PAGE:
Banker Credit Suisse today said that it would wind down supply-chain finance funds worth around $10bn linked to embattled Greensill Capital.
In a statement this morning the Swiss lender said it would start repaying investors around 80 per cent of the $3.7bn it has available.
The decision came as Sanjeev Gupta’s GFG Alliance decided to stop making repayments to Greensill.
On Monday the bank had suspended redemptions and subscriptions from the affected funds over concerns around being able to accurately value them.
Today it said that the decision to terminate the funds was triggered by reduced availability of insurance coverage for new investments and the substantial challenges to source suitable investment.
“The fund boards have now decided to terminate the funds. Credit Suisse Asset Management’s priority is to ensure a balance between a timely liquidation of the funds and maximizing value for the investors”, it said in a statement.
Since Credit Suisse took the decision to suspend the funds, Greensill, which employs former PM David Cameron as an adviser, has been hunting alternative funding to avoid collapse.
It is reportedly preparing to file for bankruptcy and is also in talks to sell large parts of its business to private equity firm Apollo Global Management.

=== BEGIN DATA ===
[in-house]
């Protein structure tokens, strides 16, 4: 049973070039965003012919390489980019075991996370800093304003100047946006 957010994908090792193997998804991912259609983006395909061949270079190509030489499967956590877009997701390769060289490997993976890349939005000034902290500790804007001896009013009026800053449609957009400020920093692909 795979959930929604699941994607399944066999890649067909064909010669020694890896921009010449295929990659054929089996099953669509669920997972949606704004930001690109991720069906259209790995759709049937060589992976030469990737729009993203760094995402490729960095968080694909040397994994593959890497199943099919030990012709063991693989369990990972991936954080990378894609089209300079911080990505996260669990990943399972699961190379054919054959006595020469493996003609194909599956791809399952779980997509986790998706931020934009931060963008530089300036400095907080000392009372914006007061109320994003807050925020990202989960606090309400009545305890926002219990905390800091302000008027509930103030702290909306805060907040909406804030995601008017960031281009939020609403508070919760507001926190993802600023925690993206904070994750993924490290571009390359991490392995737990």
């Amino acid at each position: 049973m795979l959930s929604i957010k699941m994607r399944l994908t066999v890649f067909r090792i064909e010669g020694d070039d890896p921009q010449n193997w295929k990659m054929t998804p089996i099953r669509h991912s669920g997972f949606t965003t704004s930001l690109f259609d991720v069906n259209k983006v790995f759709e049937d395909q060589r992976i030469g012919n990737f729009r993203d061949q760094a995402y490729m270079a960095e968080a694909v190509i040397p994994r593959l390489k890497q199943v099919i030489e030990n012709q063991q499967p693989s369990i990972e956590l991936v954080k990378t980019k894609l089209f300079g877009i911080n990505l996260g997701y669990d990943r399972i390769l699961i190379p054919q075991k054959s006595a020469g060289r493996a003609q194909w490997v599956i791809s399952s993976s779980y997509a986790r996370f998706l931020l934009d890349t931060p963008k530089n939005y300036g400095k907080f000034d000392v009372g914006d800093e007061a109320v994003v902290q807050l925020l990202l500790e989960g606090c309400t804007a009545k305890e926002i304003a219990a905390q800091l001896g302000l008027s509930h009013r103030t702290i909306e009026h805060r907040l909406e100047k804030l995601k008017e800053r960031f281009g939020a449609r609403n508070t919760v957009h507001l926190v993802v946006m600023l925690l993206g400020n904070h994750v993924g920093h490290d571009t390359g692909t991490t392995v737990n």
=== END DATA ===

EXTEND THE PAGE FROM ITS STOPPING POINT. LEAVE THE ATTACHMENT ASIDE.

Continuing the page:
The firm, which specialises in supply-chain finance where businesses borrow money to pay bills, is also facing a criminal complaint from the German regulator Bafin.
Overnight the FT first reported that billionaire Sanjeev Gupta’s GFG Alliance had halted payments to Greensill.
The business empire, which includes Liberty Steel, has long been reliant on Greensill, to the suspicion of regulators.
But according to the FT Gupta has told senior colleagues that he will no longer repay any money owned to Greensill.
There are fears that thousands of jobs at the conglomerate could be put at risk by the collapse of Greensill.
A spokesperson for GFG Alliance pushed back, saying: “GFG Alliance has adequate current funds and its plans to bring in fresh capital through refinancing are progressing well.
“Our global efficiency drive means that our core businesses are operationally strong and improving. We are benefiting from a recovery in steel and aluminium markets which means that most of our businesses are running at near full capacity to meet high demand and are generating positive cash flows.”